“Sometimes life is hard. Things go wrong… and when things get tough… make good art.” ~Neil Gaiman, author, during his Commencement Speech to the 2012 graduating class of the University of the Arts in Philadelphia.
What is simpler than “Make Good Art?”
Let go of judgment. Stop creating under the cloud of perfection. Lose the long coat of the imposter.
As a community of TLA’ers, we make art.
Let’s do it, and then make more.
Has the current pandemic transformed your spare time? After you watch 13th, talk to your plants, walk the ferret, and search the cupboard for chocolate morsels, you’re wondering what to do next. Make your art.
You may find yourself sharing unexpectedly. Recently on Facebook, a group of people with diverse spiritual beliefs (some Christian, some not), who believe in the power of praying the rosary, was having a “Black Lives Matter. No, All Lives Matter,” exchange. (Disclosure: I am a member of this group, and am not a Christian). I hesitated to jump in, not having made a public statement about the phrase Black Lives Matter before, and then I responded:
Black Lives Matter. It is not that black lives matter more than anyone else’s, it is that we need to affirm that their lives matter so the killing will stop. So that black men and women can walk outside without fearing for their lives, so that their mamas (and papas) do not have to grieve for dead children, and do not have to fear every time their child steps outside. Black Lives Matter. As a white person, I am affirmed by my culture that my life matters, and I now affirm the lives of people of color.
I’m glad I jumped in. I want to do better. Here’s my rewrite, where I’m striving for something more visionary:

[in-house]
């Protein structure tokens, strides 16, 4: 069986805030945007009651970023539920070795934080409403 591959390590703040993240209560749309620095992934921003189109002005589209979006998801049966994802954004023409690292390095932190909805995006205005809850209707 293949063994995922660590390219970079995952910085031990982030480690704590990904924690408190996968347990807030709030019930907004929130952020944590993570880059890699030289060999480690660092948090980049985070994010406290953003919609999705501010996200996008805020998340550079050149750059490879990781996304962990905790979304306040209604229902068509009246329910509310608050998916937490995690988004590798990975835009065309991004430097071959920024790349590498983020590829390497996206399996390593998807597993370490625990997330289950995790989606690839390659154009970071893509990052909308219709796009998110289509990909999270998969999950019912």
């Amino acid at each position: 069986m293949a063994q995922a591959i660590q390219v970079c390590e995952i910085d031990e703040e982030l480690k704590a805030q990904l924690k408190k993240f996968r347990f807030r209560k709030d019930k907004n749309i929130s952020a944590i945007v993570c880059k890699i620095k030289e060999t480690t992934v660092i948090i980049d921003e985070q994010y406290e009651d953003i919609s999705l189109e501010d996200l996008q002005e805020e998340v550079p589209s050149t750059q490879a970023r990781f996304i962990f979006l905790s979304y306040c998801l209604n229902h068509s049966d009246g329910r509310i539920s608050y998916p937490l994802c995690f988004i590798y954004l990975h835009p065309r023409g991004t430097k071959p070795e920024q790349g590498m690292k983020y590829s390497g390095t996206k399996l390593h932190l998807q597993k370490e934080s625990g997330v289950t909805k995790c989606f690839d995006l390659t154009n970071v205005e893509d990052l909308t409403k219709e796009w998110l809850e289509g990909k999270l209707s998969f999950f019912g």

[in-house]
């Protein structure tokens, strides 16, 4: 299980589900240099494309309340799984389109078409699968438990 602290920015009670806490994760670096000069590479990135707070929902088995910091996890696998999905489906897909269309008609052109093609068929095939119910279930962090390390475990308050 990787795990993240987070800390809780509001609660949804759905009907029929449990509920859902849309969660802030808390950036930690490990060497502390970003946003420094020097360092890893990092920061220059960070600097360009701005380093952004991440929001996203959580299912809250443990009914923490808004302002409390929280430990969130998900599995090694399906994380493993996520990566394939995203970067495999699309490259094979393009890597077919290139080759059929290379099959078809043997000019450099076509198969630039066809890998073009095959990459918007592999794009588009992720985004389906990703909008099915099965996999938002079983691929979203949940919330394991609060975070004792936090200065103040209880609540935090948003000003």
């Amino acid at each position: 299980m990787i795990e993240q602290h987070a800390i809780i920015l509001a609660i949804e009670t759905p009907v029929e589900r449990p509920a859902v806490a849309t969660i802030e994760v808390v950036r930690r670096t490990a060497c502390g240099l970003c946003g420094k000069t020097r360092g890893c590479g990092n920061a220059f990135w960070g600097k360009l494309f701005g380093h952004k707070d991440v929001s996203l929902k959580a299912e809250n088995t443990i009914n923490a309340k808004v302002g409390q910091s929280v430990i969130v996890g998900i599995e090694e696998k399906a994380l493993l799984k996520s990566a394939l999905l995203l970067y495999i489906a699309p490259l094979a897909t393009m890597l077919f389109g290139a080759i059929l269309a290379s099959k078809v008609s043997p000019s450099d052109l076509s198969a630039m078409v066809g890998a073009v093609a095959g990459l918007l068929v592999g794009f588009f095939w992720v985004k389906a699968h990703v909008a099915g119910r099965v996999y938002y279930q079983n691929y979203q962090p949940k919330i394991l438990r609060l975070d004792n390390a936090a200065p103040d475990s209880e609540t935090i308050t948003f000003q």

Black Lives Matter. It is time to affirm that Black Lives Matter so that the killings stop. It is time to affirm that people of color deserve to live long and healthy lives, with dignity, safely, and with opportunity to participate fully in solving the complex challenges of our time. As a white woman, I have much to learn from people of color – for starters, how to live with resilience and joy in times of great grief. I affirm that George Floyd’s life mattered. Black Lives Matter.
As writer and activist Rosa Luxemburg wrote, “The most revolutionary thing … proclaim loudly what is happening.” You may consider this blog post to be a small step in making art, but I am calling it a proclamation.
I leave you with words from my friend and leadership advisor, Mark Bernstein, who listened to me wonder if I was ready to go public with writing, and said, “Make your damn art.”
Thanks Mark, I will.
@2020 Carol Pranschke with gratitude to Diane Glass and Laurie Fickle.
A long-time creative since she was little, Carol Pranschke’s first true love was story. Stories saved her life (along with meditation, long talks with sisters, and blowing big bubbles). She sees a storyteller in you, and would like to dialogue about transformative language. See more at Carol’s website,or contact her at firstname.lastname@example.org.
Disclaimer: The TLA Network supports and encourages our members to share ideas and perspectives via our blog. The views and opinions expressed in this article are those of the author and do not necessarily reflect the official policy or position of the TLA Network.